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Recent report examines the potential for machine translation in cross-border data exchange

Publication date 14.4.2023 15.25 | Published in English on 17.4.2023 at 12.23
Press release

The project ‘World’s smoothest cross-border mobility and daily life through digitalisation’, pursued in conjunction with the Finnish Presidency of the Nordic Council of Ministers, has completed its report on the potential for machine translation.

 The report is part of the project’s broader objective of streamlining the daily life and mobility of citizens and companies across borders by facilitating the exchange of data between the authorities in the Nordic and Baltic countries. The project published its final report of the baseline study on cross-border everyday life at the end of 2021.

One of the challenges highlighted in the baseline study concerned the fact that statute data and details of study attainments are inadequately available in languages other than the official languages of the countries concerned. This makes cross-border everyday life more difficult in many ways. The newly completed report helps in the consideration of potential for machine translation and in assessing machine translation services based on the intended purpose. Machine translation can enable the translation of information into several languages in a cost-effective manner.

The report recommends those considering machine translation to assess the situation from at least the following perspectives:

  1. It is important for the selected translation service to match the type of text to be translated. How complex or sector-specific are the texts, how much text do they contain, and what are the requested source and target languages?

  2. Machine translation engines do not understand cultural differences. For best results, the texts should be well structured both grammatically and logically. The texts should also match the technology behind the machine translation service. Even the most high-quality machine translation engines do not translate accurately in all contexts.

  3. Hybrid translation is a process where the text is first translated by a machine and then reviewed and edited by a professional. This kind of human-machine interaction can be called human-in-the-loop (HITL).

  4. Machine translation engines do not automatically recognise code-like text fragments. Codes can only be translated with certain types of code-based machine translation engines. This means that the machine cannot automatically convert the code ‘KHJ843287’ in the student's study records into a specific course titled ‘Introduction to Financial Administration’. In technical terms, however, it is possible to build a translation engine that can convert code directly into text.

  5. Some services share data with third parties. When considering the use of machine translation services, the GDPR must also be taken into account. If the service stores data, the ownership and management of the data must be examined. It should also be noted that open-source machine translation services may allow access to data for all service users. If the data in question should not be shared with third parties, these kinds of machine translation service providers should be excluded.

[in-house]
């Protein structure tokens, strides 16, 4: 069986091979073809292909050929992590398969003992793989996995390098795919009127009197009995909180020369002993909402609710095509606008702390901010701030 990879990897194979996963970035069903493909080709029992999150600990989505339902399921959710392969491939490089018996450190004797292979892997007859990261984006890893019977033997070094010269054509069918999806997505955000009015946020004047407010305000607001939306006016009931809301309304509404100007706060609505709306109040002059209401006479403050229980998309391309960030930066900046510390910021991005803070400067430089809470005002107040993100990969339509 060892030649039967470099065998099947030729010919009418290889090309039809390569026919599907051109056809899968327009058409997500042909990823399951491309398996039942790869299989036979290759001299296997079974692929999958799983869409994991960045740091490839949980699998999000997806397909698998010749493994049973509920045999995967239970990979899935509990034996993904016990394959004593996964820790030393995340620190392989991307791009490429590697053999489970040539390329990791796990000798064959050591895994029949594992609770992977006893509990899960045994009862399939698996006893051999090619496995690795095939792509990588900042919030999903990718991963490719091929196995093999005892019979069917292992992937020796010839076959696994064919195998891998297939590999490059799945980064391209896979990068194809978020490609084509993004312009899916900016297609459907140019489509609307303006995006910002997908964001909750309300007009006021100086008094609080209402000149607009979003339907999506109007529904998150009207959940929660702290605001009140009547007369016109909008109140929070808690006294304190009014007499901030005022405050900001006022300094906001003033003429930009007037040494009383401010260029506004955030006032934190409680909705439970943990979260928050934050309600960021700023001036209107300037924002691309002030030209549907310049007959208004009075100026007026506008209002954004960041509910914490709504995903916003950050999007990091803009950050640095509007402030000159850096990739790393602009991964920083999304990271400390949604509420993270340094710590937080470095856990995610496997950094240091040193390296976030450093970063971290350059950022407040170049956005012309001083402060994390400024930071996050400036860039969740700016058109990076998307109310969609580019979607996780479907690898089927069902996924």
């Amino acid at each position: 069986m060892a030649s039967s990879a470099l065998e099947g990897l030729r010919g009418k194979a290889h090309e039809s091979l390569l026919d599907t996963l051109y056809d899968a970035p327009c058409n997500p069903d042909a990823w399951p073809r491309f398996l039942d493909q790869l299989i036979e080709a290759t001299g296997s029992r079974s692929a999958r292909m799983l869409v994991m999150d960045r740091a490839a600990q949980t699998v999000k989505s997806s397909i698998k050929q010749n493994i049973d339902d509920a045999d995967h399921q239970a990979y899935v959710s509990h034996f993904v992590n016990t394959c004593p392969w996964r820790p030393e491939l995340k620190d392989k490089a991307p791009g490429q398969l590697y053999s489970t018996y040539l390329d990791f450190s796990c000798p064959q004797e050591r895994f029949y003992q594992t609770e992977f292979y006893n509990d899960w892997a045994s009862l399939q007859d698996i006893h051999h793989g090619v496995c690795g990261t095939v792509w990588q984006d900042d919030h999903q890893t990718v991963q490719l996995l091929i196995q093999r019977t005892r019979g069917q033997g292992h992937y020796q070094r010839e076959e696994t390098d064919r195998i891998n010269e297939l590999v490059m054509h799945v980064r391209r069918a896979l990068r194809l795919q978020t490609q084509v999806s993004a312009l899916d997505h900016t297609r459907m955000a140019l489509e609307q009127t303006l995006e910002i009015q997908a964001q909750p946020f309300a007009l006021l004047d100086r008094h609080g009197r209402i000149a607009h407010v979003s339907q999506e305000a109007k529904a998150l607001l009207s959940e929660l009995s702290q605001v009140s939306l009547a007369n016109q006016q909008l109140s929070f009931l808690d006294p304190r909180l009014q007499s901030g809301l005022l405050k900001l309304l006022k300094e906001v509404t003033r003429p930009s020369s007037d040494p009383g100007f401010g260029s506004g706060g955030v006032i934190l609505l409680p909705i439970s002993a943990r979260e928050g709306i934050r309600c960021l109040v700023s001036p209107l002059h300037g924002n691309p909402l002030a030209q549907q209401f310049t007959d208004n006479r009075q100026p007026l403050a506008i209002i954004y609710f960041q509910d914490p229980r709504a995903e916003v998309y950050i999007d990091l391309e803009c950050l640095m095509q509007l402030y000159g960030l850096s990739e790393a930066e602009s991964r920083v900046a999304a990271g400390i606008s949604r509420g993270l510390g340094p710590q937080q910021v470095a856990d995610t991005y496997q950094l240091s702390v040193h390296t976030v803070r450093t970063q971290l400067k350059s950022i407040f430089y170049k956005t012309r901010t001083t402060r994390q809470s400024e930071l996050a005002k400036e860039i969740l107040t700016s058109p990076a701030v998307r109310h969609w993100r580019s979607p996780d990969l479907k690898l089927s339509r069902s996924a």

6. The EU regulation on the European approach to artificial intelligence and the update of the coordinated plan on artificial intelligence guarantee the safety and fundamental rights of citizens and companies. The EU approach to AI aims to increase citizens' trust in adopting new technologies and to encourage companies to develop such technologies

The report is available in English: World’s Smoothest Cross-Border Mobility and Daily Life Through Digitalisation

Additional information

Digital and Population Data Services Agency, Anne Kari, Chief Specialist, tel. +358 503 03 9838, firstname.lastname[at]

Project working group leaders:

Mobility of study attainment data:
Finnish National Agency for Education, Riikka Rissanen, Project Manager, tel. +358 295 33 1059, firstname.lastname[at]

Mobility of health data:
Finnish Institute for Health and Welfare, Minna Sinkkonen, Development Manager, tel. +358 295 24 7032, firstname.lastname[at]

Mobility of legislative data:
Ministry of Justice, Tiina Husso, Project Coordinator, tel. +358 295 15 0287, firstname.lastname[at]

What is the project about?

Finland served as the President of the Nordic Council of Ministers in 2021. The Presidency project ‘World’s smoothest cross-border mobility and daily life through digitalisation’ was launched at the start of 2021. The aim of the project, which will continue until 2023, is to streamline the daily life and mobility of citizens and companies across borders by enhancing the exchange of information between the authorities in Nordic and Baltic countries. The project will create an operating model and good practices to strengthen and enhance cross-border exchange of data. The project will be carried out between 2021 and 2023.
The Digital and Population Data Services Agency will play a key role in the implementation of the project. It will be in charge of the Presidency project and coordinate the work of the project’s working groups. At the start of the project, a report on the current state of citizens’ daily life across borders will be prepared. A common handbook to strengthen and enhance cross-border exchange of data will be the main outcome of the project.

The project is owned by the Ministry of Finance, which also steers its implementation. The administrative branches of the Ministry of Social Affairs and Health, the Ministry of Education and Culture, and the Ministry of Justice are also involved in the project implementation process.